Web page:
Tim Cook to FBI: “Nope.”

And he’s right to do so.

Fight me IRL for this one if you must. Since 9/11 we’re all paranoid about terrorists. Who makes it worse? The government, duh!

Now if you haven’t heard already, the FBI wants Apple to unlock the San Bernadino shooter’s iPhone 5C. Sounds easy: simple unlock and see what the psychopath was thinking. Welp it’s a little complicated. They’re unsure whether or not the shooter has the phone wipe enabled if they entered the wrong password ten times. They want Apple to create a backdoor version of iOS so that they can open it by “brute force” with a password generator, but Tim Cook had some major issues with their request and is now openly fighting it (you can see his open letter to customers here.)

Here are some concerns:

  1. They have the NSA and themselves. You can hack into phone logs and files and emails, but you can’t hack into an iPhone?? Something smells fishy here. Out of the thousands of federal employees and brainpower both agencies have, not one can hack into an iPhone themselves. And even if they did, Apple would have to patch it up to ensure it doesn’t happen again. You have to make Apple do it so that way they don’t incriminate themselves if they tried to hack in and someone catches wind of the situation, akin to the Edward Snowden/NSA situation. It’s all fun and serious games until someone gets caught and places the blame on someone else, and Apple is not willing to be a scapegoat and lose the trust of millions of customers that use their phones everyday.
  2. They’re using something known as the All Writs Act of 1789. It’s applicable if there is no rule or law written for said situation, a business is involved, there’s an extraordinary circumstance that justifies the use, and if the compliance isn’t an unreasonable burden. *
  3. This can (and will be, lets be honest) applied to all phones. If Apple backs down and gives them the iOS backdoor version then Google will have to do the same for Android. The government will have access no doubt to both of these “Master OS”s for their use in cases. While they just want to unlock one phone, they will no doubt use it for all of their cases dealing with cellphone confiscation in the name of National Security. Somehow, the government will make it wildly available for all governments across the country to use for their own cases that can span anywhere from murder to a simple arrest. Hackers (not like they can’t do this already) will see it as a way to target people and expose personal information of others and cause mayhem across the board. Corrupt governments will take it a step further and will have control and access to every citizen’s phone.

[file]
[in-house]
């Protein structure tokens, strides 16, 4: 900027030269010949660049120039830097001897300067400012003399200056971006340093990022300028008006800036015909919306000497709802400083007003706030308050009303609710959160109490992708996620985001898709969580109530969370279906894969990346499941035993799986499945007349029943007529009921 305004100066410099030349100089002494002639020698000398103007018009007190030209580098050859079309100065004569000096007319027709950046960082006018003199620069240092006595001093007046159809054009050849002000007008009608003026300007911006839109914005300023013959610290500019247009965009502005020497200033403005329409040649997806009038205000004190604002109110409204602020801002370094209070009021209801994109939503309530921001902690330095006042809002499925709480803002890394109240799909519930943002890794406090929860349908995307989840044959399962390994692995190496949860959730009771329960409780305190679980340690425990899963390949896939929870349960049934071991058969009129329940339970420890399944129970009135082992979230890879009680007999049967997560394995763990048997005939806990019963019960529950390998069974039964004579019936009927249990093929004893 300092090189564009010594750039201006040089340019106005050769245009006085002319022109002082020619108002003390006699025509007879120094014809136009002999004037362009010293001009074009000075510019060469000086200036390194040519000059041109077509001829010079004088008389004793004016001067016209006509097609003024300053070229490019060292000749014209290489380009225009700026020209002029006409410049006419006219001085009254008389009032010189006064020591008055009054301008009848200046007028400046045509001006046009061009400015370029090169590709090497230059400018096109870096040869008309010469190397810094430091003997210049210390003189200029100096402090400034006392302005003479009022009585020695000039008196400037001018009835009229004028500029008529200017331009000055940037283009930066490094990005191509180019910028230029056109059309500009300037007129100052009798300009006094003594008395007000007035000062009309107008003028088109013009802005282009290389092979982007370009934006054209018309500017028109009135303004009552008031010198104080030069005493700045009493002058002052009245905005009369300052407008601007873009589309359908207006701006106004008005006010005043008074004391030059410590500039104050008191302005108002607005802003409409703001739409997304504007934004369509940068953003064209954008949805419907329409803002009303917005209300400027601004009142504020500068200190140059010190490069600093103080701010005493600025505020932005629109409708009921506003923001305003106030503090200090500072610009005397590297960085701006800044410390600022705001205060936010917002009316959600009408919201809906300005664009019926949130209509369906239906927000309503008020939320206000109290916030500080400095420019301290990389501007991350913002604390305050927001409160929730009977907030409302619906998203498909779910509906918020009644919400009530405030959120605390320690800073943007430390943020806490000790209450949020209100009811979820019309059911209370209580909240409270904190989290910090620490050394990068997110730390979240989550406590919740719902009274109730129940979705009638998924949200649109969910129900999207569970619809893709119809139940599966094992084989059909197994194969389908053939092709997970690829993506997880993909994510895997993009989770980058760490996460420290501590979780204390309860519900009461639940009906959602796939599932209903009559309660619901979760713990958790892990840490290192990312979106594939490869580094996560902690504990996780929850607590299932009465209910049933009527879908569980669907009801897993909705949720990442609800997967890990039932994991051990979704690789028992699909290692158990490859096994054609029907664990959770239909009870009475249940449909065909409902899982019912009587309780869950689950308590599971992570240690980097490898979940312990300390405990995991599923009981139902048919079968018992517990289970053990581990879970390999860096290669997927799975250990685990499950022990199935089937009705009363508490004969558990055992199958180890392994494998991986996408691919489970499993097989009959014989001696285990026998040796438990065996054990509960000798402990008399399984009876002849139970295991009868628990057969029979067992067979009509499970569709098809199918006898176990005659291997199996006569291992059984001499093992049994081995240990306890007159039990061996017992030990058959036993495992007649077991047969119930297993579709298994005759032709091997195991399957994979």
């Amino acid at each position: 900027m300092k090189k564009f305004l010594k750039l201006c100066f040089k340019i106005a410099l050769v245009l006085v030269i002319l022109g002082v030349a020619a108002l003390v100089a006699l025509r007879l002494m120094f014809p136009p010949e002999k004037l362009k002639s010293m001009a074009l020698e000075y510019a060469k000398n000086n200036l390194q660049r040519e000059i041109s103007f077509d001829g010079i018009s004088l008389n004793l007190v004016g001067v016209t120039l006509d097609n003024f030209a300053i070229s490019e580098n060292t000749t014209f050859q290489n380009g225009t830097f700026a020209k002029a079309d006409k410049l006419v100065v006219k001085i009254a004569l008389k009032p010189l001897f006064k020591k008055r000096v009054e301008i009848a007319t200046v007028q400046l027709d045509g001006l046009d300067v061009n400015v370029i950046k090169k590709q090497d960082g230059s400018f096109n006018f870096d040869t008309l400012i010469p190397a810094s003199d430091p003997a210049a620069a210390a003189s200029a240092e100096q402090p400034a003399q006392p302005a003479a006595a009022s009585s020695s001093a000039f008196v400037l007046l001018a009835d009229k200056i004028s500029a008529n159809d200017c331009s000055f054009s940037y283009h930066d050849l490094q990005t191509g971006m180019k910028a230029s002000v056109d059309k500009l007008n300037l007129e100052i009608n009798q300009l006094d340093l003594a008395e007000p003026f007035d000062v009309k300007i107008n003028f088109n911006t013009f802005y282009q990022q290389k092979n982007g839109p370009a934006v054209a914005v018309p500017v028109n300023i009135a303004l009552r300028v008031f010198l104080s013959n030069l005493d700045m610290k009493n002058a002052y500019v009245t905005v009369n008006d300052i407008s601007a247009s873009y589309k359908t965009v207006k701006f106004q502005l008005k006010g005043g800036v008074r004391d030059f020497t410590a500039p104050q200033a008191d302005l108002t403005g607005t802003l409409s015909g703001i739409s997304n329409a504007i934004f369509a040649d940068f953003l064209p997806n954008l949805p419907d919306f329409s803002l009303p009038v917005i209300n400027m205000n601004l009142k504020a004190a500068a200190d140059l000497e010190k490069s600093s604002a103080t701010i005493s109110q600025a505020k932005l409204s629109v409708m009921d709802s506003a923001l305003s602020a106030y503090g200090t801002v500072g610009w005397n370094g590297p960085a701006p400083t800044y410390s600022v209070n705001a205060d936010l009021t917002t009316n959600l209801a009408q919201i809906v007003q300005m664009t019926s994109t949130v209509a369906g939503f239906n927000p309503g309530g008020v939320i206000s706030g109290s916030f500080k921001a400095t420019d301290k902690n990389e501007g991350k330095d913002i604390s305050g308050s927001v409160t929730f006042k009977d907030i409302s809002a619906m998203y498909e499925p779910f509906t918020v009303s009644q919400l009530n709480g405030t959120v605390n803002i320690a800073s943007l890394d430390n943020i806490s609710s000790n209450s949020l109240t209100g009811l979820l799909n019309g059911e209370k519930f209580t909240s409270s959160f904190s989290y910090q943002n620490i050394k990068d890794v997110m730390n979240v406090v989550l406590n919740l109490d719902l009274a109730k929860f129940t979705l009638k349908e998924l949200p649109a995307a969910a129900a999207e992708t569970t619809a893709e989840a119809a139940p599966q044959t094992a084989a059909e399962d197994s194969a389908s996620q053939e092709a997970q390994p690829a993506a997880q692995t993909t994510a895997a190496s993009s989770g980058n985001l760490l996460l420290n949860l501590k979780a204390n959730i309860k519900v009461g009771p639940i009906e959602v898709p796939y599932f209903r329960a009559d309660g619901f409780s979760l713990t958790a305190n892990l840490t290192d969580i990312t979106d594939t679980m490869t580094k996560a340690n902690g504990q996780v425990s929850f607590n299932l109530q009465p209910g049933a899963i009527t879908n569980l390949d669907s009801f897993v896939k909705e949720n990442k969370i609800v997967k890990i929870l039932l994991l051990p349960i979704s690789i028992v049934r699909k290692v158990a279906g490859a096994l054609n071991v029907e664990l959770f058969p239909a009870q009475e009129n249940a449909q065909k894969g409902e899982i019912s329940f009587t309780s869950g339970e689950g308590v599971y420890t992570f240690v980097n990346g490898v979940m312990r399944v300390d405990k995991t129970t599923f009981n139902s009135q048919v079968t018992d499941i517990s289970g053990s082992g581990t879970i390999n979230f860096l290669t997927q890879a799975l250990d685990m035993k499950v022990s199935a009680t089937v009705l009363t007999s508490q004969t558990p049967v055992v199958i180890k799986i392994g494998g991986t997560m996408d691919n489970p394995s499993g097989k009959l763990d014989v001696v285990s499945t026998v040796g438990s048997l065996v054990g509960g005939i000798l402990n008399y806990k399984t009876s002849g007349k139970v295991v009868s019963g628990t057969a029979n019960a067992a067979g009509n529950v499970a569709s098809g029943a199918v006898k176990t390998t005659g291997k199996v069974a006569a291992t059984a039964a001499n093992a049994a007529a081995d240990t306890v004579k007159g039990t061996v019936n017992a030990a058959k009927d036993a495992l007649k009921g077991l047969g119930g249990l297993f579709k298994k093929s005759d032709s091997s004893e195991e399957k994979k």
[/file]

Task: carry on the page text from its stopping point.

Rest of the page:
Tim Cook is right, if someone creates this Master OS, there is no guarantee or control that this will be used for this specific case. It’s better that it’s not used or created at all. *

As a mobile tech enthusiast whose entire life rests in an iPhone, the possibility that this may happen is kind of scary. While I am a law abiding citizen with nothing to hide, I have already given up some freedoms as-is to ensure that our country is safe. There is so much one can give and at this rate they’re about to take away one of the last things someone can deem private: a cellphone. Why do you think we all have complicated passwords and now thumbprint locks? To keep what’s mine, mine and what’s yours, yours.

I believe in the saying “If you want something done, do it yourself.” If the government wants to unlock a cellphone and see what’s inside, go for it. They have resources. Just know that the consequences will result in improved security by that company and some backlash.

1st * — h/t The Daily Dot, link in asterisk.
2nd * — Apple’s Customer Letter, link in asterisk.

One clap, two clap, three clap, forty?

By clapping more or less, you can signal to us which stories really stand out.